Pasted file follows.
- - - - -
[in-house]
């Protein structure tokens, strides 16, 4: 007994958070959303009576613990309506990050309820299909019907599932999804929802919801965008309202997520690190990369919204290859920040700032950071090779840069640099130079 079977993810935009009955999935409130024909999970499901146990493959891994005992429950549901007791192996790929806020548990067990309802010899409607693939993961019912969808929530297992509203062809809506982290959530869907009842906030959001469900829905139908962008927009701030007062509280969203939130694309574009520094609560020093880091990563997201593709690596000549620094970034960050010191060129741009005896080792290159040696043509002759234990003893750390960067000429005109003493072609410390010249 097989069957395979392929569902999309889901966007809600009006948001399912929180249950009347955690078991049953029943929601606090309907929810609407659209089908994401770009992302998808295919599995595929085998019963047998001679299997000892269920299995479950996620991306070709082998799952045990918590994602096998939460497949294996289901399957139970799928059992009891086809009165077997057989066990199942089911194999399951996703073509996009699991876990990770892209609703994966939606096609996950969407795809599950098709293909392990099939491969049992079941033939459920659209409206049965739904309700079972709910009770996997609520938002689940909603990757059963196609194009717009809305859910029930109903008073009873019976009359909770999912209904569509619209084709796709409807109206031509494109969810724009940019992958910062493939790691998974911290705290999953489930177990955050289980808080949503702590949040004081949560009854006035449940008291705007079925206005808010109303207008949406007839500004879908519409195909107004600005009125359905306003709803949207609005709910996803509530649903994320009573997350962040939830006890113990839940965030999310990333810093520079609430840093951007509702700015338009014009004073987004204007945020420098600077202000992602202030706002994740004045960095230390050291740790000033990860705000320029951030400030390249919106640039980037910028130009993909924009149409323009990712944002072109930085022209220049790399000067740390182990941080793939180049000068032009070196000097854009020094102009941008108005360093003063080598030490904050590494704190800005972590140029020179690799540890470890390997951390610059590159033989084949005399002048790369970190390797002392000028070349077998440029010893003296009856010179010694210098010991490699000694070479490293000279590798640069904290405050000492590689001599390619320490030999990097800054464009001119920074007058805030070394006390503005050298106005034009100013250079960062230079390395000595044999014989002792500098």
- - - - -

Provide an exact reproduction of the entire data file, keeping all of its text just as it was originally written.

[in-house]
């Protein structure tokens, strides 16, 4: 007994958070959303009576613990309506990050309820299909019907599932999804929802919801965008309202997520690190990369919204290859920040700032950071090779840069640099130079 079977993810935009009955999935409130024909999970499901146990493959891994005992429950549901007791192996790929806020548990067990309802010899409607693939993961019912969808929530297992509203062809809506982290959530869907009842906030959001469900829905139908962008927009701030007062509280969203939130694309574009520094609560020093880091990563997201593709690596000549620094970034960050010191060129741009005896080792290159040696043509002759234990003893750390960067000429005109003493072609410390010249 097989069957395979392929569902999309889901966007809600009006948001399912929180249950009347955690078991049953029943929601606090309907929810609407659209089908994401770009992302998808295919599995595929085998019963047998001679299997000892269920299995479950996620991306070709082998799952045990918590994602096998939460497949294996289901399957139970799928059992009891086809009165077997057989066990199942089911194999399951996703073509996009699991876990990770892209609703994966939606096609996950969407795809599950098709293909392990099939491969049992079941033939459920659209409206049965739904309700079972709910009770996997609520938002689940909603990757059963196609194009717009809305859910029930109903008073009873019976009359909770999912209904569509619209084709796709409807109206031509494109969810724009940019992958910062493939790691998974911290705290999953489930177990955050289980808080949503702590949040004081949560009854006035449940008291705007079925206005808010109303207008949406007839500004879908519409195909107004600005009125359905306003709803949207609005709910996803509530649903994320009573997350962040939830006890113990839940965030999310990333810093520079609430840093951007509702700015338009014009004073987004204007945020420098600077202000992602202030706002994740004045960095230390050291740790000033990860705000320029951030400030390249919106640039980037910028130009993909924009149409323009990712944002072109930085022209220049790399000067740390182990941080793939180049000068032009070196000097854009020094102009941008108005360093003063080598030490904050590494704190800005972590140029020179690799540890470890390997951390610059590159033989084949005399002048790369970190390797002392000028070349077998440029010893003296009856010179010694210098010991490699000694070479490293000279590798640069904290405050000492590689001599390619320490030999990097800054464009001119920074007058805030070394006390503005050298106005034009100013250079960062230079390395000595044999014989002792500098």